What Is Risperdal?

Risperdal is primarily used to treat certain mental disorders, including bipolar disorder, schizophrenia, and some effects of autism. It is usually referred to as an atypical antipsychotic because it was initially believed that it, and other atypical antipsychotics, were less likely to cause motor dysfunction. Further research into atypical antipsychotics has since overturned this belief. In general, atypical drugs are no safer than antipsychotics classified as typical. In fact, many families have filed lawsuits against the manufacturer, Janssen-Cilag (a subsidiary of Johnson & Johnson), for severe medical complications arising from its use.

How Does Risperdal Work?

Like most other medications that are prescribed for mental and behavioral disorders, Risperdal works on several receptors in the brain, including dopamine and serotonin receptors. In all, it acts on more than 20 receptors in the brain, most of them varieties of dopamine and serotonin neurotransmitters. For the most part, it is an antagonist, so it reduces the effects these neurotransmitters have on mood and behavior. The effectiveness of this and similar drugs are difficult to track and are often inconsistent from patient to patient. In 2010, a Cochrane study discovered that the drug was somewhat helpful in schizophrenic patients in the initial stage of treatment. However, the study also found that the effect on patients with autism were minimal, particularly in regards to social functioning and obsessive behavior.

Drugs that act on dopamine receptors must always be closely monitored, and Risperdal is no different. Side effect profiles for medications altering dopamine function often contain several severe and permanent conditions. Though rare, this drug is capable of producing motor dysfunction, specifically Tardive dyskinesia. Once present, Tardive dyskinesia is often impossible to treat and causes repetitive movements that are involuntary. This typically includes rapid blinking, grimacing and lip smacking, though limb or torso jerking may also be present. In extreme cases, a person afflicted with the condition may be unable to walk. Tardive dyskinesia is more likely to appear in people taking antipsychotic drugs for an extended period of time.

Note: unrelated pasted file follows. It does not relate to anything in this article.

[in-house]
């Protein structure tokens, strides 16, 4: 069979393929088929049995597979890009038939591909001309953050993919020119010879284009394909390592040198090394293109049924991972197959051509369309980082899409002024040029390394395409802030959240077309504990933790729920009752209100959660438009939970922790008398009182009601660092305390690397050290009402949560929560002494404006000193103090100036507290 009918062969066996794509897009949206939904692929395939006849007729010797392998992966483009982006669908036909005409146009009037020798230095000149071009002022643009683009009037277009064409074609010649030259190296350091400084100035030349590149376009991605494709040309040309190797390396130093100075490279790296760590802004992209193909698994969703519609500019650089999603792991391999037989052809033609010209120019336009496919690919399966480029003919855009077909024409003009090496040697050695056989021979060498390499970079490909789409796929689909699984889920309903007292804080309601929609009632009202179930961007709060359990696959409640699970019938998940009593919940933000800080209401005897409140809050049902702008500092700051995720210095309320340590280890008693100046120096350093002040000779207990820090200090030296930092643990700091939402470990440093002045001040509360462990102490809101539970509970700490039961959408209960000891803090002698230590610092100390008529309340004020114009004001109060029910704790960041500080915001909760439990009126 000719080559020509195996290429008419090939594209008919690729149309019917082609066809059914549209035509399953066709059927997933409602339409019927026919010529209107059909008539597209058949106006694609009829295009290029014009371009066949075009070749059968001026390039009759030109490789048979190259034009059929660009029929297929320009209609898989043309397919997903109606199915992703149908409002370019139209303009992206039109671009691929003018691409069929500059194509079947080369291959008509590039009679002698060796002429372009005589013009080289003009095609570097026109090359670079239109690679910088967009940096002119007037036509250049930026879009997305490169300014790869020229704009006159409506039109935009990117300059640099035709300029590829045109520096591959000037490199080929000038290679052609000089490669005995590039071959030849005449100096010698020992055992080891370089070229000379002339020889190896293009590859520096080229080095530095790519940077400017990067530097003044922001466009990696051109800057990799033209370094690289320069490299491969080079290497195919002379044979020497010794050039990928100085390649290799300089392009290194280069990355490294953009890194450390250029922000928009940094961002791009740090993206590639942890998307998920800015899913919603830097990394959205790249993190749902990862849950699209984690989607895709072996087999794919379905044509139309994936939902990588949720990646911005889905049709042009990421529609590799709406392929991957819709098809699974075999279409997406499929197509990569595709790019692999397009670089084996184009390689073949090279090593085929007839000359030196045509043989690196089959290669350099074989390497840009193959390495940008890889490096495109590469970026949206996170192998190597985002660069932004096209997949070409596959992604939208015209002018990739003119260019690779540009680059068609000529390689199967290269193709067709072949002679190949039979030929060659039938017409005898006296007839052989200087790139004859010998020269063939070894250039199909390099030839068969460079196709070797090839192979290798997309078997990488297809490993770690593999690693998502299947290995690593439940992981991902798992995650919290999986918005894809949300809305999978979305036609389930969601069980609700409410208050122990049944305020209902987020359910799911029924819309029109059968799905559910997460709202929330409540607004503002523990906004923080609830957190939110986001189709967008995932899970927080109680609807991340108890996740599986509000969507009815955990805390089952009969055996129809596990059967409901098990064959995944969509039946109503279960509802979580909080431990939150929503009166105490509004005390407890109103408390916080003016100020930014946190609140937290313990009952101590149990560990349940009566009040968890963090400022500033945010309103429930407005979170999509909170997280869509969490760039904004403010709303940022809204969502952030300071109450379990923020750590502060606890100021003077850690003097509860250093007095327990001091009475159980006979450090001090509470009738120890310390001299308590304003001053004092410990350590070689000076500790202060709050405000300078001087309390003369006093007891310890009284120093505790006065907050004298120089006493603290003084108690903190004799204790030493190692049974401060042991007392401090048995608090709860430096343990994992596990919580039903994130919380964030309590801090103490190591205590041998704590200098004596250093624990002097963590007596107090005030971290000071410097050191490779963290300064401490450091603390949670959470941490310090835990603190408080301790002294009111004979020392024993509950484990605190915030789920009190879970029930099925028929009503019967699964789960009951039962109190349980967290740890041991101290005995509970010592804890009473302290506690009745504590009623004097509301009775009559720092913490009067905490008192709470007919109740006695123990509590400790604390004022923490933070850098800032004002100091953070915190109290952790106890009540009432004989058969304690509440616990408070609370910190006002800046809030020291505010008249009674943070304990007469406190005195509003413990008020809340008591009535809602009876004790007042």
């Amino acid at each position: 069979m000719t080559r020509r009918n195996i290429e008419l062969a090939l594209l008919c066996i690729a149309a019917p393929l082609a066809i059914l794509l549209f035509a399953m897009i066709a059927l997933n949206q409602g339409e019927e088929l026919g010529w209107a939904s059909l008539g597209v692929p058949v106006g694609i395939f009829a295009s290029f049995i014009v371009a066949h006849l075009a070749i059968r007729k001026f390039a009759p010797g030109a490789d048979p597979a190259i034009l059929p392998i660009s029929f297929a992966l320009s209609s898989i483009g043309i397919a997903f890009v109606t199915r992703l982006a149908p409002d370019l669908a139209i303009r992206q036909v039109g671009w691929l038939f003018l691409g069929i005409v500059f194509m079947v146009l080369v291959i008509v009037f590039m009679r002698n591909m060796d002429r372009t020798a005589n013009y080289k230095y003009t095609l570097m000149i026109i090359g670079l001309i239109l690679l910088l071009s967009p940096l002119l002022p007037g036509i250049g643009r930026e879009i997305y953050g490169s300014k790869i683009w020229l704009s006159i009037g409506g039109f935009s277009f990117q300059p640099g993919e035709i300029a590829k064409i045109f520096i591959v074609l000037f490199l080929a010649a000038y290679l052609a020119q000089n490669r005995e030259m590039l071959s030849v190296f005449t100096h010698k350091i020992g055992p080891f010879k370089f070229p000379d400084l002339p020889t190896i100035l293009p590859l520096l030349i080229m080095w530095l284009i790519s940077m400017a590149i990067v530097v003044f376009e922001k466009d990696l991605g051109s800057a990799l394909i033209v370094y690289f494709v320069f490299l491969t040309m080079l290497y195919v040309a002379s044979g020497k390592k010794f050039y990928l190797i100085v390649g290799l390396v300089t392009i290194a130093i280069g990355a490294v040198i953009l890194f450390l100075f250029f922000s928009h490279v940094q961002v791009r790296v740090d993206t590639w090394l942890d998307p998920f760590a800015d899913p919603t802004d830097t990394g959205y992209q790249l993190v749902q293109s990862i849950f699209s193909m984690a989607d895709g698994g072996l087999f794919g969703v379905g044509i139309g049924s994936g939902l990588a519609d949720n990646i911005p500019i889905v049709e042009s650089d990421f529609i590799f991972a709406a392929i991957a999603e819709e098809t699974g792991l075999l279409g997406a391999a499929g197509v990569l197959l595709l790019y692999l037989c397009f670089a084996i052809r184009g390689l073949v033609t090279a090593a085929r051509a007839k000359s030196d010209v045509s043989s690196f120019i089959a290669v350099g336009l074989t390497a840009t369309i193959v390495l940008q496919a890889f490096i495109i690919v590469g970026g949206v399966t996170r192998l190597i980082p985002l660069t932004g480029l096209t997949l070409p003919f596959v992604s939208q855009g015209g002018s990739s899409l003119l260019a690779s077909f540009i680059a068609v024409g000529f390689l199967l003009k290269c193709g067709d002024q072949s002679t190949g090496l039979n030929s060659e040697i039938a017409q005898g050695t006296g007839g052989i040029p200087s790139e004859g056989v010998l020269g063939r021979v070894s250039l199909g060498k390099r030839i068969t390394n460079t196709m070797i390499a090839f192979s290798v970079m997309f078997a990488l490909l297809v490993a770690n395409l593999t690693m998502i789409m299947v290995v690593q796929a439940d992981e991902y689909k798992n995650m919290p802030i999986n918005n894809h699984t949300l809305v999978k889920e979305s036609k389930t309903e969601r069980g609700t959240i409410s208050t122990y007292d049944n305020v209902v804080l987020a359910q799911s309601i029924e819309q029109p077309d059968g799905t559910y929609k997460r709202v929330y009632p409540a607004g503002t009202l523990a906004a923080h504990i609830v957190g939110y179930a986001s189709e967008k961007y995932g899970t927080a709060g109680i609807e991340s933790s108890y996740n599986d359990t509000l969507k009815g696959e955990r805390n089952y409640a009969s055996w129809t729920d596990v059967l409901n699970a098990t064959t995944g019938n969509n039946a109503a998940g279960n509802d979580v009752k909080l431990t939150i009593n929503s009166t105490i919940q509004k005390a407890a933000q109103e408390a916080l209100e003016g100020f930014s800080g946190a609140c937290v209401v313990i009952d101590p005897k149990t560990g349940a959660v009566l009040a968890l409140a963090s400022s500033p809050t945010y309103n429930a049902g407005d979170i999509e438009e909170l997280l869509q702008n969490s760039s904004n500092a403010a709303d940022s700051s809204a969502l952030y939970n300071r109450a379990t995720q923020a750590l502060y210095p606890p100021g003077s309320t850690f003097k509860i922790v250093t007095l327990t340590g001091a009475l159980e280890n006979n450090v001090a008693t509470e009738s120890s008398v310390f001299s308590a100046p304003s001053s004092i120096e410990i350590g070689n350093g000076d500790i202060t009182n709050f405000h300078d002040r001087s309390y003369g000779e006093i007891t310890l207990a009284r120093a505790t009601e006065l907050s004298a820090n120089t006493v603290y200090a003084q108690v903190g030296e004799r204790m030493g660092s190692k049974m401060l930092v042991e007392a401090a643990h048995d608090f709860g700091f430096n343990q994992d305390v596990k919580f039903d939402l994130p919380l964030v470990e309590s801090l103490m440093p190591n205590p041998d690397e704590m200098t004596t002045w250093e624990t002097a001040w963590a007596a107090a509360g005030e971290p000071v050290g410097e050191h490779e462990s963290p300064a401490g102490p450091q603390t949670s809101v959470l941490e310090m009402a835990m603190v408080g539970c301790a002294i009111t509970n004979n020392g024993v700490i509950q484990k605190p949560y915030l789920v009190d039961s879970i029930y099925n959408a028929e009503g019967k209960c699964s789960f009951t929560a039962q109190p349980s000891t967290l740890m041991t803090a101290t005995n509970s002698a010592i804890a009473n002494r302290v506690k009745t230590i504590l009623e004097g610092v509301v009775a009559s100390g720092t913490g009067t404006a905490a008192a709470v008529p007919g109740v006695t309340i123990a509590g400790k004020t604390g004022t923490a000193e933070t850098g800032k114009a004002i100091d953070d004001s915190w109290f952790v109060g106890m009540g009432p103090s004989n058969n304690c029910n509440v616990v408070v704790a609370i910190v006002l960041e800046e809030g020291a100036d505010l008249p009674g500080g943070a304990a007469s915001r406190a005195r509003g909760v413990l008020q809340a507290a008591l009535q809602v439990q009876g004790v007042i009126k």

This drug is also notorious for causing gynecomastia, or the development of breast tissue in men. The tissue is benign, but it can develop to the point where it is impossible to hide. In these cases, surgery is typically the only option available for treating the condition. Gynecomastia occurs when the body’s hormonal balance is profoundly altered. This side effect was not initially presented to doctors and families and was not widely realized until 2006. However, news reports from 2004 found that Johnson & Johnson were aggressively pushing the drug on doctors, asking them to prescribe it to patients that didn’t need it.

This, along with the medication’s risky side effect profile, has prompted many families to file claims against Johnson & Johnson. A drug injury attorney may be able to help a family affected by this medication by offering legal advice and representation for the victim. With a legal expert as an ally, the victim will be given a chance to attain compensation for their suffering as a result of taking this drug.